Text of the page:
The Heartseed Vine
Any other day, Drew Sheffield would've just said no. But with a monster migraine marching up her skull, she's not up to arguing with her friend, Allee, over her latest hair brained scheme--advertising for mates for the two of them. When Allee disappears after a date and no one will do anything to find her, Drew sticks her neck out, only to become the newest target of a killer.
By Nancy Arant Williams
Drew Sheffield looked up from the fiction she was editing, to see her friend standing in the doorway. All she needed was another interruption. Suddenly, anxiety filled her heart. I don't believe in premonition. Then why do I have this niggling worry?
Stifling her emotions, she plastered a smile on her face.
Allison Bentley hesitated before entering, as if she had something on her mind.
"Need something, Allee?"
Allison flopped into the overstuffed chair in the corner of the small office and stared at Drew, puckering her mouth absently. Then she glanced at her manicure and picked a piece of lint off her black slacks, before turning back to face Drew.
"Listen." Drew grimaced, suddenly aware of the whine of her computer. "I've got a deadline here, so if you have something to say, spit it out, will you?"
Allee sighed, narrowed her gray eyes and said, "Now give me a minute. I'm just trying to frame my request so you won't turn me down flat."
Pulling off her glasses, Drew laughed in surprise. "What request is that?"
"Promise you won't laugh?"
"Why would I laugh?"
Allee made a face. "Because this is exactly the kind of thing you laugh at."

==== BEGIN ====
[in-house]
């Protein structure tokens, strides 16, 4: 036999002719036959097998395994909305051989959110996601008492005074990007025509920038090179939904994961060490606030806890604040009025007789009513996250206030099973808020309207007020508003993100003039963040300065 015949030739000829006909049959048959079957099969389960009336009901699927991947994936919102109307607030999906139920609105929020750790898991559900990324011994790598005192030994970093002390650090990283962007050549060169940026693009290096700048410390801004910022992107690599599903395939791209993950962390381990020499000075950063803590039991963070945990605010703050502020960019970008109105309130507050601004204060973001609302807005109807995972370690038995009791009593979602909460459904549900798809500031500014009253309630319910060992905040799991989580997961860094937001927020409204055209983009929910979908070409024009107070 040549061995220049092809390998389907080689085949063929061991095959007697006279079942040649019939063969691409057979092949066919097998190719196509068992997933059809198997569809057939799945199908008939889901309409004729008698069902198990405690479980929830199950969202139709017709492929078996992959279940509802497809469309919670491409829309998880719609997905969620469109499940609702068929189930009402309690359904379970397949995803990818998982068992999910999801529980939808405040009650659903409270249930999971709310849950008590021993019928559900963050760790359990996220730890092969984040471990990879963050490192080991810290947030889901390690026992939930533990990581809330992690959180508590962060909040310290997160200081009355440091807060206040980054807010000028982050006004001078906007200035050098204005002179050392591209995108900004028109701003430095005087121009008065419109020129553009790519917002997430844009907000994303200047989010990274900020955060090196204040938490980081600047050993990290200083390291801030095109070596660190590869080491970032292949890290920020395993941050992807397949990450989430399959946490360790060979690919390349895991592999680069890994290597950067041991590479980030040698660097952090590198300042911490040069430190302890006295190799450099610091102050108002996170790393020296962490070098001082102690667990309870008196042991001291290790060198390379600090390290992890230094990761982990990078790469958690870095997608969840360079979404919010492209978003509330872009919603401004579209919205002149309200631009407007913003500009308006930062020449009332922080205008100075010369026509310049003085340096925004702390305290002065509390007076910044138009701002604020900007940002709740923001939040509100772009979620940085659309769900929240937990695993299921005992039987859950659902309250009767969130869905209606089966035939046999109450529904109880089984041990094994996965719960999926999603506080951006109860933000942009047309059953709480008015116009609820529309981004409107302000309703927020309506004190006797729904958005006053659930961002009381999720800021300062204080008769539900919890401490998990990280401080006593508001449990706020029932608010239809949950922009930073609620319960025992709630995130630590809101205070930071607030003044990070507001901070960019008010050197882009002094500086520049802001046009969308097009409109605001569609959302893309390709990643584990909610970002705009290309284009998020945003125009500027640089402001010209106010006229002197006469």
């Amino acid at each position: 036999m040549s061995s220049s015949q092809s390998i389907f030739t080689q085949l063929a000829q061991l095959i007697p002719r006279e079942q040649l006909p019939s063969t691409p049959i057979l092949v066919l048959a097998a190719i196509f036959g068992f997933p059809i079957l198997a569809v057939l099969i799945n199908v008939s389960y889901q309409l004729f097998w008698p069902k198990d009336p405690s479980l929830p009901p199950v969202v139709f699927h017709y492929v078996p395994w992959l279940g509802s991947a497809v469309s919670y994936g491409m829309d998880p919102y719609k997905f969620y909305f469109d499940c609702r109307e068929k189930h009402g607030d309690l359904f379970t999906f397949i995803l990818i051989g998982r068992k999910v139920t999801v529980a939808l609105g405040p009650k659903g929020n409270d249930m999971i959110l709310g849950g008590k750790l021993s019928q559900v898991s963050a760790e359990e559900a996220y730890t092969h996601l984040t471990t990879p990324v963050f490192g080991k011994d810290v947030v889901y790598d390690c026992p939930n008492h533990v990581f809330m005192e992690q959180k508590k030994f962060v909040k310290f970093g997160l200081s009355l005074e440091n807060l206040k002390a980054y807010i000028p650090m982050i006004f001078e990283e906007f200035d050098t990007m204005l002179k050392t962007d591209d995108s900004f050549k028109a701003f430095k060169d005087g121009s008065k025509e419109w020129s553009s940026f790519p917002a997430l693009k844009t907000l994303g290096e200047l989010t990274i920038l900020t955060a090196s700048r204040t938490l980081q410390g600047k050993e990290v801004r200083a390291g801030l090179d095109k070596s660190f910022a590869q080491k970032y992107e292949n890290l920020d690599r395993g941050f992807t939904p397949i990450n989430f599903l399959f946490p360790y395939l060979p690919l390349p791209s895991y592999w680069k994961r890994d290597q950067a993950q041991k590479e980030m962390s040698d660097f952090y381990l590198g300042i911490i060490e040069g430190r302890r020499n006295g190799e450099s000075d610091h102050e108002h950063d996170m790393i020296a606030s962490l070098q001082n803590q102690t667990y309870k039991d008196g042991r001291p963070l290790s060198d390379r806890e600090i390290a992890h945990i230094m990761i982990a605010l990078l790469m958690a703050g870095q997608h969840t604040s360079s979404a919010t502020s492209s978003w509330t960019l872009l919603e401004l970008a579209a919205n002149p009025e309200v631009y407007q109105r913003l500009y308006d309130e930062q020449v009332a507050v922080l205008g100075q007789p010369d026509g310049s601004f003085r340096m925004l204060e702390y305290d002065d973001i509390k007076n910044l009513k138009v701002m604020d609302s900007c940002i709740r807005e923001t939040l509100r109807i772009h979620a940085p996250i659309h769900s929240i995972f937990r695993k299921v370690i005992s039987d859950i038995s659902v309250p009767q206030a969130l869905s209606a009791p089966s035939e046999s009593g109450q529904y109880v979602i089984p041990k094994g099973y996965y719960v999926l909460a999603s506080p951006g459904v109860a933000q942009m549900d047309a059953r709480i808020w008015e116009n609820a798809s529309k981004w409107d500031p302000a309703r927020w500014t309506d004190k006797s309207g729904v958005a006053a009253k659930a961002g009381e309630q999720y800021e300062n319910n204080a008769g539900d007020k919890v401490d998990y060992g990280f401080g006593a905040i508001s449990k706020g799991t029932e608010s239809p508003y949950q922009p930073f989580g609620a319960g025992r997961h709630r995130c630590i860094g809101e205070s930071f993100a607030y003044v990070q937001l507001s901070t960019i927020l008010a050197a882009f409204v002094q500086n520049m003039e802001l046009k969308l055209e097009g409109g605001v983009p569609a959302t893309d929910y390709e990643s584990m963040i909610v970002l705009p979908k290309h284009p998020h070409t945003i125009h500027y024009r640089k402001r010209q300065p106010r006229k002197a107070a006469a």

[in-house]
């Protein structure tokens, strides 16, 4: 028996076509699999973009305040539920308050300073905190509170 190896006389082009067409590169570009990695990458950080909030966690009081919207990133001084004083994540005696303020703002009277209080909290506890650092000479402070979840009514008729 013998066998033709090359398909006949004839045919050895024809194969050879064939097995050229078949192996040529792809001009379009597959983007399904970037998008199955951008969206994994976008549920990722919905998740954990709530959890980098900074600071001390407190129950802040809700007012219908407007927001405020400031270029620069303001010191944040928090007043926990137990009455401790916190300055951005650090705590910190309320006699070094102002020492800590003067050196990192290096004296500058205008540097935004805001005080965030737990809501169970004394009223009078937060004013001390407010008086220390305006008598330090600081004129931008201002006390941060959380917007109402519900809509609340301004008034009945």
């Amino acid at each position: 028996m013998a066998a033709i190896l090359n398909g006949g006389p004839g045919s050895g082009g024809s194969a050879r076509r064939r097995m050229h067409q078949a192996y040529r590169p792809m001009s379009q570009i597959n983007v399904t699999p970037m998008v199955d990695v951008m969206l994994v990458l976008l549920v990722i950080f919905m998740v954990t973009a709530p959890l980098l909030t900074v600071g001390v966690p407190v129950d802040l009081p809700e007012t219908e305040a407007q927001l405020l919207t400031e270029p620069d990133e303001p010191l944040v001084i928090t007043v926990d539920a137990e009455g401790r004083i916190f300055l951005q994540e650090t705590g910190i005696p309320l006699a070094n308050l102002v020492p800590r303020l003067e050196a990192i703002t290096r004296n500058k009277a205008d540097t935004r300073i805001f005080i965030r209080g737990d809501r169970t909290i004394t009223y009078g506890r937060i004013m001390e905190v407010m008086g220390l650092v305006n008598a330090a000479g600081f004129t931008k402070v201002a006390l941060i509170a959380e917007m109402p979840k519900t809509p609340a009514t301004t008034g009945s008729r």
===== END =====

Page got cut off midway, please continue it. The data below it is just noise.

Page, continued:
"Okay, I promise."
"You say that now . . ."
"Okay, I want you to help me write a Mate-wanted ad for the Kansas City Sentinel."
"What?" Drew giggled, unable to help it.
"Hey, you promised you wouldn't laugh."
Putting on a poker face, Drew sighed. "Sorry. Okay. Why on earth would you want to advertise yourself?"
Allee crossed her eyes, causing her friend to smile. "Because I haven't found the right guy yet, and I'm sick of playing the waiting game. I'm not getting any younger, you know."
Turning back to the copy in front of her, Drew mumbled, "Hmm . . . I suppose that could be said of any number of us. Allee, it can be dangerous to meet strangers this way. You never know who will crawl out of the woodwork."
"Yeah, but I've also heard of couples who found true love that way."
Drew absently rubbed the bridge of her nose with her thumb and forefinger. "Name one."
The other woman waved her hands in agitation. "Never mind. I knew you'd say no. Here I am at forty-five, and I haven't got a prospect in the world. And now you, my even-older friend, refuse to help me. I might as well jump off the Market Street overpass and end it all right now."
"Good grief, Allee, don't you think you're being just a trifle melodramatic?"
She frowned. "No. I looked at myself in the mirror this morning and said, 'Where are all those lovely single men whose numbers are supposed to be multiplying, statistically?' I have seen none in the nearby vicinities, and I just decided I'd make something happen, or die trying." Drew frowned at the statement. It was a little too close to the truth to be funny.
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